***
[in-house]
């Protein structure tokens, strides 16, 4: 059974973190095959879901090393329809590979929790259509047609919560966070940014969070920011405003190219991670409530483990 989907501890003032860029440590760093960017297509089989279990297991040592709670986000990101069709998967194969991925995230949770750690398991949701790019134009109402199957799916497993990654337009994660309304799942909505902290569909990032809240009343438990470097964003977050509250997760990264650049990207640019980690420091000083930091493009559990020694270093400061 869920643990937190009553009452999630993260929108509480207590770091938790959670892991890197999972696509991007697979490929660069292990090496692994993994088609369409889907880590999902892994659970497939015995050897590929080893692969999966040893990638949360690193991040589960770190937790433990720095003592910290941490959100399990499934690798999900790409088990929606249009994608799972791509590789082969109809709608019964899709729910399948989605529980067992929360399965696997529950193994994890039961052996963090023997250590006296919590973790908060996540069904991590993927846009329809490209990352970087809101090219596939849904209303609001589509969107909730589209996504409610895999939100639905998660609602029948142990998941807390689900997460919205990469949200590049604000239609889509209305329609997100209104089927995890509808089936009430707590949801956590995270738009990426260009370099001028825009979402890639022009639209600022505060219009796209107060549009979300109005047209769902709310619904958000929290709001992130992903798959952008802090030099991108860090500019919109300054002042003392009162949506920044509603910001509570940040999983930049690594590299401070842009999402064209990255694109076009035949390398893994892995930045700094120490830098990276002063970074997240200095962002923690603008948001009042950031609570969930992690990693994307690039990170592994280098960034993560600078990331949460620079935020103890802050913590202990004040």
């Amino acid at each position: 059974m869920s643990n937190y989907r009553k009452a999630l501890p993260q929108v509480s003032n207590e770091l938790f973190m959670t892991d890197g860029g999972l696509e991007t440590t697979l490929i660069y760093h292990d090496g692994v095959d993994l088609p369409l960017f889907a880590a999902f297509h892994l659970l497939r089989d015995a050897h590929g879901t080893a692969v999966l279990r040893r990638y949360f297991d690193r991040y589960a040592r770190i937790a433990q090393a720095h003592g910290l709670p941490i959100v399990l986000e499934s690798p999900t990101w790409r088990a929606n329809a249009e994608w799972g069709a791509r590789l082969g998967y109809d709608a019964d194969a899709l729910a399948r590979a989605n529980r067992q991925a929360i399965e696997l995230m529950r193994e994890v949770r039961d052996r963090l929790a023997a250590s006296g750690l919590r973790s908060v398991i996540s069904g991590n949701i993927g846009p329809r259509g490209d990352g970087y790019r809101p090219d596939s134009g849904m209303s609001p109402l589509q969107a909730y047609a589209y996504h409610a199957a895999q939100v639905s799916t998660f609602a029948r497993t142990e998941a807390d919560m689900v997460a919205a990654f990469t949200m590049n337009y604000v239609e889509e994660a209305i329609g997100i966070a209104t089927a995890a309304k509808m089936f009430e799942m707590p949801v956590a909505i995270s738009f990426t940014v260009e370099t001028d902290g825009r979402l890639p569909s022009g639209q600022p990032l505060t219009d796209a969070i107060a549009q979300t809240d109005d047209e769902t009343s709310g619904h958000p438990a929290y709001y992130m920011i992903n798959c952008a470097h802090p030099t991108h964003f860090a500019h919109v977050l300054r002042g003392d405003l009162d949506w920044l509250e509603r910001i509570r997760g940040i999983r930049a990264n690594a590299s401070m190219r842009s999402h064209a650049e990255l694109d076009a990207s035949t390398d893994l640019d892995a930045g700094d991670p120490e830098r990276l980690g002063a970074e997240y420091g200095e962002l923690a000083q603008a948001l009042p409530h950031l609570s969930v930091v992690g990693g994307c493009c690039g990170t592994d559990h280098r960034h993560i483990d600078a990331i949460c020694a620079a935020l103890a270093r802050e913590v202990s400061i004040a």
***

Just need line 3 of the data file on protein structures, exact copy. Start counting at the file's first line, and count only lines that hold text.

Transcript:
């Amino acid at each position: 059974m869920s643990n937190y989907r009553k009452a999630l501890p993260q929108v509480s003032n207590e770091l938790f973190m959670t892991d890197g860029g999972l696509e991007t440590t697979l490929i660069y760093h292990d090496g692994v095959d993994l088609p369409l960017f889907a880590a999902f297509h892994l659970l497939r089989d015995a050897h590929g879901t080893a692969v999966l279990r040893r990638y949360f297991d690193r991040y589960a040592r770190i937790a433990q090393a720095h003592g910290l709670p941490i959100v399990l986000e499934s690798p999900t990101w790409r088990a929606n329809a249009e994608w799972g069709a791509r590789l082969g998967y109809d709608a019964d194969a899709l729910a399948r590979a989605n529980r067992q991925a929360i399965e696997l995230m529950r193994e994890v949770r039961d052996r963090l929790a023997a250590s006296g750690l919590r973790s908060v398991i996540s069904g991590n949701i993927g846009p329809r259509g490209d990352g970087y790019r809101p090219d596939s134009g849904m209303s609001p109402l589509q969107a909730y047609a589209y996504h409610a199957a895999q939100v639905s799916t998660f609602a029948r497993t142990e998941a807390d919560m689900v997460a919205a990654f990469t949200m590049n337009y604000v239609e889509e994660a209305i329609g997100i966070a209104t089927a995890a309304k509808m089936f009430e799942m707590p949801v956590a909505i995270s738009f990426t940014v260009e370099t001028d902290g825009r979402l890639p569909s022009g639209q600022p990032l505060t219009d796209a969070i107060a549009q979300t809240d109005d047209e769902t009343s709310g619904h958000p438990a929290y709001y992130m920011i992903n798959c952008a470097h802090p030099t991108h964003f860090a500019h919109v977050l300054r002042g003392d405003l009162d949506w920044l509250e509603r910001i509570r997760g940040i999983r930049a990264n690594a590299s401070m190219r842009s999402h064209a650049e990255l694109d076009a990207s035949t390398d893994l640019d892995a930045g700094d991670p120490e830098r990276l980690g002063a970074e997240y420091g200095e962002l923690a000083q603008a948001l009042p409530h950031l609570s969930v930091v992690g990693g994307c493009c690039g990170t592994d559990h280098r960034h993560i483990d600078a990331i949460c020694a620079a935020l103890a270093r802050e913590v202990s400061i004040a």